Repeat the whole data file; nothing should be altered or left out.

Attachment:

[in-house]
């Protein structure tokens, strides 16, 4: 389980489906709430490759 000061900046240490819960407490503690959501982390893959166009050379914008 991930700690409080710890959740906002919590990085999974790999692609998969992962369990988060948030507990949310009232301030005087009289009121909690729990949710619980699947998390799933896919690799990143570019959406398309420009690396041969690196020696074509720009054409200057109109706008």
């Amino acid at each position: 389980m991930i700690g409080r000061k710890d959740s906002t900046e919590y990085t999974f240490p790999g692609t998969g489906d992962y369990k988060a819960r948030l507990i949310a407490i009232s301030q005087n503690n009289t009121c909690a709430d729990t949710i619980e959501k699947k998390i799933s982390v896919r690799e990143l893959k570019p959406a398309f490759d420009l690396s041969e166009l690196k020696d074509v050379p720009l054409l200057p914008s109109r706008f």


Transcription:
[in-house]
């Protein structure tokens, strides 16, 4: 389980489906709430490759 000061900046240490819960407490503690959501982390893959166009050379914008 991930700690409080710890959740906002919590990085999974790999692609998969992962369990988060948030507990949310009232301030005087009289009121909690729990949710619980699947998390799933896919690799990143570019959406398309420009690396041969690196020696074509720009054409200057109109706008």
């Amino acid at each position: 389980m991930i700690g409080r000061k710890d959740s906002t900046e919590y990085t999974f240490p790999g692609t998969g489906d992962y369990k988060a819960r948030l507990i949310a407490i009232s301030q005087n503690n009289t009121c909690a709430d729990t949710i619980e959501k699947k998390i799933s982390v896919r690799e990143l893959k570019p959406a398309f490759d420009l690396s041969e166009l690196k020696d074509v050379p720009l054409l200057p914008s109109r706008f």